Financed with assistance from the World Bank, the power supply network for the Tbilisi underground in Georgia (South Caucasus) has been upgraded by system integrator, SEMPER, from a purely manual control system to an automated system using GE Fanuc's control and monitoring software, CIMPLICITY, and GE Fanuc PLCs. This has not only significantly increased productivity, but has also reduced running costs.
The underground power supply system contains three different types of sub-station:
One providing a direct 825V to the main contact rail.
One containing a step-down transformer which powers other infrastructure such as lighting, ventilation and pumps. This supplies 380V, 220V and 110V.
One containing a combination of these two.
Originally, personnel at each sub-station worked around the clock, manually switching units on and off at a telephone request from the dispatcher at a central location. They would then confirm their action by a return telephone call. Now all of these 26 sub-stations are controlled automatically from this central load dispatching centre (LDC). Distances between sub-stations are typically between 800m and 1900m, while the most remote one is around 20km away.
The automated control system has a two tier structure. The LDC is connected to 90-30 PLCs at each sub-station on the higher tier. Each 90-30 at the substations controls its equipment at a lower tier in accordance with commands received on the higher tier and supplies data back to the LDC.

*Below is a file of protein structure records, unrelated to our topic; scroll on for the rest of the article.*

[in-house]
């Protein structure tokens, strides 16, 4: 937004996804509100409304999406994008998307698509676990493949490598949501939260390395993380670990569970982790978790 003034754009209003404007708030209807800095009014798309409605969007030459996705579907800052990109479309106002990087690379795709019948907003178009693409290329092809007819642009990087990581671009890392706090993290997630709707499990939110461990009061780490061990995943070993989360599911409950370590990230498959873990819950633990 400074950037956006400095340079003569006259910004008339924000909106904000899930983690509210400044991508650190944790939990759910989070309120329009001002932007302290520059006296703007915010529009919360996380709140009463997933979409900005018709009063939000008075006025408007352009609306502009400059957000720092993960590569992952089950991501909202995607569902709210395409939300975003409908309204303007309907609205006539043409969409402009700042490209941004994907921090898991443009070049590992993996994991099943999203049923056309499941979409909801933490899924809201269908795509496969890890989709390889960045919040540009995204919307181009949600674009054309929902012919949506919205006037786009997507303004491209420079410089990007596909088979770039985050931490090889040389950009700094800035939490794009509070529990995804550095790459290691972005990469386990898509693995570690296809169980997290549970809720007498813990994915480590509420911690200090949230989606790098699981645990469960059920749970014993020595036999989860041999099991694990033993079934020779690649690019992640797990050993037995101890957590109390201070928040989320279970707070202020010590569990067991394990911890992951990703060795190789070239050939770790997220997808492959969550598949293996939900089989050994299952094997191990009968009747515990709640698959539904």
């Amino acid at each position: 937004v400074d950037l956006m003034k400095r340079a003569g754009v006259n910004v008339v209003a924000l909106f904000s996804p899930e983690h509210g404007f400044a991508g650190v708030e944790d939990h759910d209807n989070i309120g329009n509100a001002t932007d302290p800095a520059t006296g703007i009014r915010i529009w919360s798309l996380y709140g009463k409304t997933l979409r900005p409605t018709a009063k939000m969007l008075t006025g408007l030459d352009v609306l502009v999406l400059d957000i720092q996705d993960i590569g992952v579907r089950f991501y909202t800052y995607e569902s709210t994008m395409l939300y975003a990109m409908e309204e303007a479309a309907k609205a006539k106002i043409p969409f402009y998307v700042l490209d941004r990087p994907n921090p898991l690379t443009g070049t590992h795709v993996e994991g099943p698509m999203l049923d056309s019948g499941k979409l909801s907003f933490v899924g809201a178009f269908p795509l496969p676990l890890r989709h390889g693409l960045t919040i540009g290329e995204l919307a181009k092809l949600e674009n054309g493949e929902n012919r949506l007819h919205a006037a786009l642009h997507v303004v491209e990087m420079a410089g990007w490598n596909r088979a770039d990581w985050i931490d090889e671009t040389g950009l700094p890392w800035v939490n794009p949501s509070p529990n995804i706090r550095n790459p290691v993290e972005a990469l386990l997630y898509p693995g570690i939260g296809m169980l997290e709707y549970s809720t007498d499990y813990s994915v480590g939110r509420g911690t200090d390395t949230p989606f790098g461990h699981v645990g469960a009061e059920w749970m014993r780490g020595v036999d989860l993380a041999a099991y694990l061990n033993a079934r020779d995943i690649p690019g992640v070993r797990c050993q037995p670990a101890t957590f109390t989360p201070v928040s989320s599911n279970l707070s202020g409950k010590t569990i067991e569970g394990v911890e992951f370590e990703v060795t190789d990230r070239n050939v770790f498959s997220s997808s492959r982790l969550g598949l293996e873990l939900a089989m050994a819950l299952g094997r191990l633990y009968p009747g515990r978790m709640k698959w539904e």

The control system is based on 3 PCs in the central command station. the LDC. Two are used by operators, who oversee the smooth operation of the network, and one PC acts as the main server. These PCs run CIMPLICITY. The main server controls and monitors up to 35000 data points on the SCADA network. It generates alarm messages, if data received from the sub-stations move outside set limits, it archives historical data and operator actions, and it monitors system trends.
The operators sit at the two CIMPICITY Viewer stations, supporting the dispatch and receipt of data by the server. They have access to the main database, to adjust settings if needed, and they acknowledge and react to alarms. They can also display historical data. Each of the 26 sub-stations can be called up as a separate screen. Parts of the electrical circuits, or a piece of equipment in the sub-station, can be clicked on to display more detail along with the relevant current measurements.
The GE Fanuc 90-30 PLCs at the sub-station have been programmed using GE Fanuc’s Versa Pro software. They process the data to and from the LDC at the local level. Remote sub-stations are monitored and controlled by 90-30 PLCs communicating via dedicated telephone lines to two 90-30s on the network in the LDC. These 90-30s are fitted with modems, which are a standard option, and communicate data using the GE Fanuc protocol SNP-X.
When the system was put into operation, the expectations of the system design were realized. The choice of GE Fanuc software and hardware has brought about greater protection and thus reliability of the electricity supply to the underground network. With all necessary information about the whole system available to the central dispatcher, it has enabled more flexible control. The greatly improved efficiency and central control has also led to money saving on a year-on-year basis.
And with the nature of the system design, and compatibility of any future upgrades of software, the control system can easily be extended with new hardware without any reconfiguration of the network.